Fingerless for Spring

March 25th, 2007

It’s starting to feel like spring, and I hope we won’t need bulky mittens and gloves for too much longer.  So here are some fingerless glove patterns.

  1. Knitty’s “Fetching” fingerless gloves: knit with only a thumb, these get complicated with cable detailing.   These are knit in Debbie Bliss’ Cashmerino Aran– a truly yummy yarn.
  2. Wendy’s Striped fingerless mitts: knit up pretty quickly with a slightly bulky wool, like Noro Kureyon.
  3. “Hooray for Me” fingerless gloves: this is a pair I’ve been working on (and off) for a while, with this great sock yarn from Schoeller.

Get knitting while it’s still sorta chilly out – and while you can enjoy your fingerless gloves for at least a month or two more.

10 Free Scarf Patterns

March 18th, 2007

The first project new knitters usually take on is a scarf. It’s not necessarily the best first project – scarves take a long time (as compared to, say, a baby hat, or even an adult hat), but it’s definitely easy to grasp the concept of a first scarf – cast on, knit, knit, knit, knit, bind off.

If you’re beyond that basic scarf concept, here are ten free scarf patterns to try (with some yarn recommendations to boot!).

  1. Lace “Touch of Whimsy” scarf – Yarn: Patons Classic Merino
  2. Seed Stitch scarf -Yarn: Misti Alpaca Bulky
  3. Lengthwise Stripe scarf – Yarn: Tahki Bunny Alpaca
  4. Basketweave scarf – Yarn: Lion Brand Wool Ease
  5. Feather & Fan scarf – Yarn: Noro Silk Garden
  6. Woven Stitch skinny scarf – Yarn: Brown Sheep Lamb’s Pride Worsted
  7. Simple lace Drop Stitch scarf – Yarn: Caron Pizazz
  8. Keyhole short scarf – Yarn: Moda Dea Bow Ties
  9. Cable Scarf scarf – Yarn: Any bulky weight yarn
  10. Big Wool Ribbed scarf – Yarn: Any two colors of Merino wool

Have fun!

A provocative and timely exhibition of work by international artists that use knitting and traditional handcrafts in unexpected and unorthodox ways, Radical Lace & Subversive Knitting illuminates a field of creative practice that is fresh, surprising, and engaging. The exhibit features 27 artists from seven countries, and the work ranges from Althea Merback’s microknit garments (1:144 scale) to large-scale, site-specific installations. The artists employ a variety of media, from traditional yarns and laces, to found objects and video, and explore contemporary currents in art practice of socially engaged, participatory work.

Radical reformers in the world of knitting and lace making have overthrown the status quo from the inside out. In the space of ten years, knitting has emerged from the “loving hands at home” hobbyist’s den into museums and galleries worldwide. Knitting clubs meet in cities from San Francisco to Stockholm, while interactive knitting “performances” have been held in as seemingly unlikely places as the London Underground. Artist Sabrina Gschwandtner turned the traditional knitting circle into a participatory event, in which Museum visitors can use knitting to engage in a dialogue about war. Janet Echelman’s work also provides social commentary, highlighting the countries that have publically detonated nuclear weapons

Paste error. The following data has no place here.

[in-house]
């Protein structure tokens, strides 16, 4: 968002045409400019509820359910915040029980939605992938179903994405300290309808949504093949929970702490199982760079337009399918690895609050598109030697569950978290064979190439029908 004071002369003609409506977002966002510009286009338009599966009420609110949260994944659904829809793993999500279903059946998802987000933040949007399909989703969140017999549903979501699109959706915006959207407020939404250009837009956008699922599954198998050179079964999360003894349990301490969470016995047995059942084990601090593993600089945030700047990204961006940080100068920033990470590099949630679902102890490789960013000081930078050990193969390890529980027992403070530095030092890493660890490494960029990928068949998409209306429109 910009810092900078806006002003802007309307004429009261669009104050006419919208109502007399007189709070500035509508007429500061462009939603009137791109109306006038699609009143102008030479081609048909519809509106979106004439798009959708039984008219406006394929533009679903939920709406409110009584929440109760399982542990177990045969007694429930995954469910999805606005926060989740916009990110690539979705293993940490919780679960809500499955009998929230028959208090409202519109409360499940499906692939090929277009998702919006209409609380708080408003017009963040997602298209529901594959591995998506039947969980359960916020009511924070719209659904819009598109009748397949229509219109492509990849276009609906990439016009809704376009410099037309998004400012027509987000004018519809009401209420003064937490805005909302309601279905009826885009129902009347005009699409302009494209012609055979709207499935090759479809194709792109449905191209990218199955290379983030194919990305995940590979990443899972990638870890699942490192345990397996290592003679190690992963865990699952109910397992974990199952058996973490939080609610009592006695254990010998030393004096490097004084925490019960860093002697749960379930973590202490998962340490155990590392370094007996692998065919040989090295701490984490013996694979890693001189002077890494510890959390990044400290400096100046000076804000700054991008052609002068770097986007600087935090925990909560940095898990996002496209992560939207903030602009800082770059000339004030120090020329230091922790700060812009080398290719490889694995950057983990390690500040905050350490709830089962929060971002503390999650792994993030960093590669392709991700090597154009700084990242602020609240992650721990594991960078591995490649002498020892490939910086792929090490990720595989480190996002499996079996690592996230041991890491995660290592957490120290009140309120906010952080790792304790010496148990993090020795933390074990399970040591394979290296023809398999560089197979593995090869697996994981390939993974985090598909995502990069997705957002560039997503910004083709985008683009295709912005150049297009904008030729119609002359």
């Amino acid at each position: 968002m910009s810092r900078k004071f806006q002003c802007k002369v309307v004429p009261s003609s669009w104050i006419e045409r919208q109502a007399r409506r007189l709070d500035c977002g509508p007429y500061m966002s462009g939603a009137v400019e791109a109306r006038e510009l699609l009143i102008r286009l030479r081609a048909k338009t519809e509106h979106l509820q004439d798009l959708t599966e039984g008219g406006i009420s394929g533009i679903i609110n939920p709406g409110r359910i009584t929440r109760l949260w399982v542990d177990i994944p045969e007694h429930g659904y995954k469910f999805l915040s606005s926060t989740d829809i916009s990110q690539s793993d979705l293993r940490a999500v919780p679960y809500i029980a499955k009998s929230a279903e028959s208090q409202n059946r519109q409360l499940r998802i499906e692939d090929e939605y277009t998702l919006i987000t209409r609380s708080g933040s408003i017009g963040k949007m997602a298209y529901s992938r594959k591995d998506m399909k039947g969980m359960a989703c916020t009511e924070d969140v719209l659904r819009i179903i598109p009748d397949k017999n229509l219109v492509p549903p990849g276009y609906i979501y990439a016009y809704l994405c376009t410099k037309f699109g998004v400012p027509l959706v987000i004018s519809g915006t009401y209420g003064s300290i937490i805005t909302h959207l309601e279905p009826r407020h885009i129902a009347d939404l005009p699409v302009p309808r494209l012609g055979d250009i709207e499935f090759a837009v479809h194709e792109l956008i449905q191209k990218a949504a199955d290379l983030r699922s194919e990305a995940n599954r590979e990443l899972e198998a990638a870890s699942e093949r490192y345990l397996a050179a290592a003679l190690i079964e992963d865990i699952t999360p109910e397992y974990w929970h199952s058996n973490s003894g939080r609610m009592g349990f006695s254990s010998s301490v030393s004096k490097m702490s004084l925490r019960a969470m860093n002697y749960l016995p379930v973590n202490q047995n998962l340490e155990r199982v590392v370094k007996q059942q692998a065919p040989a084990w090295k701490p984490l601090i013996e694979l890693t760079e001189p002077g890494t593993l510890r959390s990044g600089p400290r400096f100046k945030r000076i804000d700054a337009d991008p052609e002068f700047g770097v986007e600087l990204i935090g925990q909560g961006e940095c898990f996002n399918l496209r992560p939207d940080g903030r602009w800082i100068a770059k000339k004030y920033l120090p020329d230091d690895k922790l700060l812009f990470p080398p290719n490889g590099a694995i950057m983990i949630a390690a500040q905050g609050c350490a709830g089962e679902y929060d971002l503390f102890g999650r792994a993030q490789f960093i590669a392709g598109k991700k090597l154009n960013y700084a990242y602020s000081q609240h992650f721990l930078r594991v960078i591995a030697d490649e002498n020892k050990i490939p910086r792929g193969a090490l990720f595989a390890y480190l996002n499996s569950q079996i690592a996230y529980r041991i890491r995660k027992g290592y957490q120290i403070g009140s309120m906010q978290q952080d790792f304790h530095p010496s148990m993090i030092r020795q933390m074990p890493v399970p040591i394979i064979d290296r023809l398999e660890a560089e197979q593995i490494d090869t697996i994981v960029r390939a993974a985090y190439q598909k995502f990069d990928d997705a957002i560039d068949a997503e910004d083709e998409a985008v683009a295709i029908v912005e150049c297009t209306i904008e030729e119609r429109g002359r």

The artists in this exhibition are experimenting with forms and techniques in the most novel and surprising ways, exploring new relationships between structure, design, color, and pattern. Yoshiki Hishinuma uses industrial knitting machines to create 3-dimensional free-form sculptures, some of which are also wearable. Industrial designer Niels van Eijk has used lace techniques to create a lamp out of optical fibers.

And the rest of the artists are equally interesting!

If you are in the New York area and a devotee of the knitting arts, don’t miss this exhibit!

WHEN: January 25 – June 17, 2007
WHERE: Museum of Arts and Design, 40 West 53rd St., NY 212.956.3535
OPEN: Daily 10 am-6pm, Thursdays until 8 pm, Closed Major Holidays
COST: $9 for adults, $7 students & seniors, free for members


Here are three things I hadn’t thought of knitting. I’m sure most of you will say “duh, of course you could knit that,” but I’m just not that quick.

1 A knitting needle case. Check out this great pattern from Berroco – I want to try it just go work on cables. Berroco Knitting Needle Case
2 Another cool Berroco pattern – a knitted necklace! I’m not a big fan of suede yarn but this seems like a great use for it. Knitted Necklace Pattern
3 A slice of pizza. And I actually have someone to make this for – perfect! Berroco Knitting Needle Case

Sushi Knitting Patterns

March 12th, 2007

I am a big fan of novelty knitting – so I was so excited when I found these free sushi knitting patterns. Plus one really adorable knitting kit…

1. Sushi Platter by Amy Polcyn.

Sushi Platter Knitting Pattern

2. A series of Sushi bathroom accessories by MK Carroll:

Sushi Toilet Paper Holder

Sushi Washcloth

Bamboo Sushi Mat/Tank Runner

Sushi Bathmat

3. Here’s a knitting kit for a Sushi Wallet from Pickup Sticks. Too adorable not to include here, even though it’s not free.

4.  Update 4/15/07: Salmon Sushi Bag pattern from Blah Blah Blahhhg – so cute!

Welcome to knitfish

March 1st, 2007

We here at knitfish endeavor to bring you a slightly different take on knitting and yarn. We’re all about lists: top 10 lists, shopping lists, must-knit-before-I-die lists, and the like. We’ll try to keep you informed and amused and most of all, knitting!

We welcome your comments and suggestions!

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